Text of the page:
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Clinical Images

A Devastating Complication: Postoperative Abdominal Distention

Konstantinos Lontos, MD, and Xiaoning Yuan, MD, PhD

December 2, 2016

A 48-year-old man presented with abdominal distention 6 weeks after splenectomy. He had a history of hypertension, gastroesophageal reflux disease, and gastroesophageal varices complicated by recurrent gastrointestinal hemorrhage, found to be secondary to splenic vein thrombosis (See Image 1A). He underwent splenectomy at an outside hospital as first line treatment for splenic vein thrombosis, and his initial post-operative course was uncomplicated. Three weeks after the surgery, the patient presented to an outside hospital for new abdominal distention thought to be secondary to decompensated cirrhosis. His symptoms initially improved after paracentesis. The ascitic fluid was described as yellow and cloudy, with studies demonstrating WBC 281×103 cells/mL (39% PMNs, 45% macrophages), RBC 605×106 cells/mL, total protein 3 g/dL, fluid LDH 68 U/L, cytology negative for malignant cells, culture negative. He subsequently underwent weekly therapeutic paracentesis for the next 3 weeks. CT imaging was negative for post-splenectomy portal vein thrombosis (See Image 1B) and splenic biopsy specimens were found to be negative for malignancy.


The patient was transferred to our institution 6 weeks post-operation for further evaluation of his ascites. On presentation, he admitted to constipation, weight loss and shortness of breath. On exam, he was normotensive at 105/70 mmHg with positive orthostatic vitals, tachycardic to 111 bpm and afebrile at 36.4o C. His mentation was intact without asterixis. He had significant abdominal distention with shifting dullness and a fluid wave, but no stigmata of end stage liver disease. His extremities were warm but with decreased capillary refill. The rest of his physical exam was normal.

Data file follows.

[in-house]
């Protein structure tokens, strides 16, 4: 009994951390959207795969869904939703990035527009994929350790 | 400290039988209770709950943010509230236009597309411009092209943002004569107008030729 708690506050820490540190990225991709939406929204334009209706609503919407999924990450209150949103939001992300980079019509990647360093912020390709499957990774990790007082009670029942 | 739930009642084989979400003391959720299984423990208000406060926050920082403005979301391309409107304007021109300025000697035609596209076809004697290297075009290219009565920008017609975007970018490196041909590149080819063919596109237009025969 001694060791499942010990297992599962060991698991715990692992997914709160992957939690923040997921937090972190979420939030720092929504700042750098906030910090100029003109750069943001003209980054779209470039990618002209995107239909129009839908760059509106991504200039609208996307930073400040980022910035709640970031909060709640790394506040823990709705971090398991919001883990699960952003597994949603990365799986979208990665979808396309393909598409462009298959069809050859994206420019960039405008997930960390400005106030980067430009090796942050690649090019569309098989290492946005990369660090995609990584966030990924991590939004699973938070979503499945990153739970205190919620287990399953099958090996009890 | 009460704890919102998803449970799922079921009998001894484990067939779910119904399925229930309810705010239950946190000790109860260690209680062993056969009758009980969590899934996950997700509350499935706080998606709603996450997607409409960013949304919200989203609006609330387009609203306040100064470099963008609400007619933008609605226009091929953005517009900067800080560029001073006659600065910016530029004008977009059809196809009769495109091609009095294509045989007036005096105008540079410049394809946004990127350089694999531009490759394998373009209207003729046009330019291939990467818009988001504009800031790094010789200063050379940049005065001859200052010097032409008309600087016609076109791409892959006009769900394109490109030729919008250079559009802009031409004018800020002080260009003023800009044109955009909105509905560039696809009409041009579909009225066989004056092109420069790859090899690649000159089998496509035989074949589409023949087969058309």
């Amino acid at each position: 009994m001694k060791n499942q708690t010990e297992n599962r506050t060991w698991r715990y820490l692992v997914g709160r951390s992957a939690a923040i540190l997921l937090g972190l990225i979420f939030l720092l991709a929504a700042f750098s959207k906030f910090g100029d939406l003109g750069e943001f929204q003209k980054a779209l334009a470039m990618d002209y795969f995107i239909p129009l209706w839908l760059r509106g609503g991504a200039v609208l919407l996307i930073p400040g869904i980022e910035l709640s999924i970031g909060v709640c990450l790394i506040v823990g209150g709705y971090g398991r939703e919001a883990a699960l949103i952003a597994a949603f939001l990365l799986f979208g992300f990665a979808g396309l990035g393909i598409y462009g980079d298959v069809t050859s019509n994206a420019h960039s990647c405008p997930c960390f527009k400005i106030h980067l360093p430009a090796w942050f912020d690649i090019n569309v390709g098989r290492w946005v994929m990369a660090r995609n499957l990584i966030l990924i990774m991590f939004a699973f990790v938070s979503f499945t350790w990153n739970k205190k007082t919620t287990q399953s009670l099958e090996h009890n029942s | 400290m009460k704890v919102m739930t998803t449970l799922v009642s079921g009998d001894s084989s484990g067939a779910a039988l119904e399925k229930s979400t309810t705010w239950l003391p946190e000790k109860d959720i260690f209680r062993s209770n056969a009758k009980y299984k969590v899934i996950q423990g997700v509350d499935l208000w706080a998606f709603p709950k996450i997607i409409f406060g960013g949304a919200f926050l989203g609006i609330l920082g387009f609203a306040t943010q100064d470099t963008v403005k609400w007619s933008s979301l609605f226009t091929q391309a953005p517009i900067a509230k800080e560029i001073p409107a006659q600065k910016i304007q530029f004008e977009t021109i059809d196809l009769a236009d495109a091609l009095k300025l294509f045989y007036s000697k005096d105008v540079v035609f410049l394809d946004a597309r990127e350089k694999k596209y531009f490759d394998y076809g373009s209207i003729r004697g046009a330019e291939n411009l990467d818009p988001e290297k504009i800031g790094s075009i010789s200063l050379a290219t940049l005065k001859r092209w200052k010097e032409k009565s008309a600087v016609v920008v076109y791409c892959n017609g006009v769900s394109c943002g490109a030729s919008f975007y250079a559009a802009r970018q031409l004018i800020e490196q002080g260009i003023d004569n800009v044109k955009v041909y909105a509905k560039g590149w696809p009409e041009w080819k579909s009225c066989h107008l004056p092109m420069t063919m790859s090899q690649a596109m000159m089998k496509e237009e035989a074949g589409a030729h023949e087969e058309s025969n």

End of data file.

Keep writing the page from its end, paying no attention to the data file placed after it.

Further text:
His labs were significant for Hgb 12.9 mg/dL, WBC 19.9×103 cells/mL, platelets 621×103/mL, INR 1.1, Cr 1.11 mg/dL, Na 124 mmol/L and urine Na 80 mmol/L. 

His diuretics were discontinued, and he was given a fluid challenge. A diagnostic paracentesis was performed (See Image 2), and empiric antibiotics were started. 

Image-1--1-.JPG

 

Image2.jpg


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References:
1.  Weniger M, D’Haese JG, Angele MK, Kleespies A, Werner J, Hartwig W. Treatment options for chylous ascites after major abdominal surgery: a systematic review. Am J Surg. 2015.
2.  Gurusamy KS, Koti R, Fusai G, Davidson BR. Somatostatin analogues for pancreatic surgery. Cochrane database Syst Rev. 2013;4:CD008370.


Authors:
1. Konstantinos Lontos, M.D. is an Internal Medicine Resident at the University of Pittsburgh Medical Center in Pittsburgh, PA.

2. Xiaoning Yuan, M.D., Ph.D. is an Internal Medicine Resident at the University of Pittsburgh Medical Center in Pittsburgh, PA.

 



 

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